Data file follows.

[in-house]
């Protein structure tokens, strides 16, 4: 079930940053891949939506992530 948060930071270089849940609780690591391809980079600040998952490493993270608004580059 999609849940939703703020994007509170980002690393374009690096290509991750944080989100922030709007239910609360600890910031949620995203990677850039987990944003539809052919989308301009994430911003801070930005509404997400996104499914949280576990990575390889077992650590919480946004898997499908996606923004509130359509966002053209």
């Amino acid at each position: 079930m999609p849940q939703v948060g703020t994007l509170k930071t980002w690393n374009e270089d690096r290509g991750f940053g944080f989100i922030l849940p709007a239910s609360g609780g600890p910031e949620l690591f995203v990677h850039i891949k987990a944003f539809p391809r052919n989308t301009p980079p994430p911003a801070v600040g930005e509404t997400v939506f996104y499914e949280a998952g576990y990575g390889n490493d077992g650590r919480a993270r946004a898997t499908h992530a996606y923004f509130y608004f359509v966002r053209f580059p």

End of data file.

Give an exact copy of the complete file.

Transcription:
[in-house]
């Protein structure tokens, strides 16, 4: 079930940053891949939506992530 948060930071270089849940609780690591391809980079600040998952490493993270608004580059 999609849940939703703020994007509170980002690393374009690096290509991750944080989100922030709007239910609360600890910031949620995203990677850039987990944003539809052919989308301009994430911003801070930005509404997400996104499914949280576990990575390889077992650590919480946004898997499908996606923004509130359509966002053209």
């Amino acid at each position: 079930m999609p849940q939703v948060g703020t994007l509170k930071t980002w690393n374009e270089d690096r290509g991750f940053g944080f989100i922030l849940p709007a239910s609360g609780g600890p910031e949620l690591f995203v990677h850039i891949k987990a944003f539809p391809r052919n989308t301009p980079p994430p911003a801070v600040g930005e509404t997400v939506f996104y499914e949280a998952g576990y990575g390889n490493d077992g650590r919480a993270r946004a898997t499908h992530a996606y923004f509130y608004f359509v966002r053209f580059p």